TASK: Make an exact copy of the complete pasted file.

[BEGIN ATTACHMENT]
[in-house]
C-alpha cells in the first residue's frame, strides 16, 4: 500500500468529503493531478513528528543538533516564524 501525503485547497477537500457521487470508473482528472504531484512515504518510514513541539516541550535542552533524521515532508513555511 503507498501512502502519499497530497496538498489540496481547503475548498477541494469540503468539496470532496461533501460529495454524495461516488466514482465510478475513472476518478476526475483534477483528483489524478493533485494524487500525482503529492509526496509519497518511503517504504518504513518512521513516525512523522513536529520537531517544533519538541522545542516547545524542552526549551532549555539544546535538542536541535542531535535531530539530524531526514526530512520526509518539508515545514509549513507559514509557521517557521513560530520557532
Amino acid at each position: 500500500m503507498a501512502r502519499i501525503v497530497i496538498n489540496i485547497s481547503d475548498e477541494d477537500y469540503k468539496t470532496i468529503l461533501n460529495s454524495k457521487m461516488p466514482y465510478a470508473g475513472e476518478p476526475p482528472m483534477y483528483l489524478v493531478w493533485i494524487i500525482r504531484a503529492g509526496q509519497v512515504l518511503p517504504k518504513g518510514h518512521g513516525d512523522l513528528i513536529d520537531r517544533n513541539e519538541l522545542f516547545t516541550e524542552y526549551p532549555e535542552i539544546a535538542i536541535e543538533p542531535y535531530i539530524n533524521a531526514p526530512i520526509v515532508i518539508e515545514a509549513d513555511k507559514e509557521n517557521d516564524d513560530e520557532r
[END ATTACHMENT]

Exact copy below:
[in-house]
C-alpha cells in the first residue's frame, strides 16, 4: 500500500468529503493531478513528528543538533516564524 501525503485547497477537500457521487470508473482528472504531484512515504518510514513541539516541550535542552533524521515532508513555511 503507498501512502502519499497530497496538498489540496481547503475548498477541494469540503468539496470532496461533501460529495454524495461516488466514482465510478475513472476518478476526475483534477483528483489524478493533485494524487500525482503529492509526496509519497518511503517504504518504513518512521513516525512523522513536529520537531517544533519538541522545542516547545524542552526549551532549555539544546535538542536541535542531535535531530539530524531526514526530512520526509518539508515545514509549513507559514509557521517557521513560530520557532
Amino acid at each position: 500500500m503507498a501512502r502519499i501525503v497530497i496538498n489540496i485547497s481547503d475548498e477541494d477537500y469540503k468539496t470532496i468529503l461533501n460529495s454524495k457521487m461516488p466514482y465510478a470508473g475513472e476518478p476526475p482528472m483534477y483528483l489524478v493531478w493533485i494524487i500525482r504531484a503529492g509526496q509519497v512515504l518511503p517504504k518504513g518510514h518512521g513516525d512523522l513528528i513536529d520537531r517544533n513541539e519538541l522545542f516547545t516541550e524542552y526549551p532549555e535542552i539544546a535538542i536541535e543538533p542531535y535531530i539530524n533524521a531526514p526530512i520526509v515532508i518539508e515545514a509549513d513555511k507559514e509557521n517557521d516564524d513560530e520557532r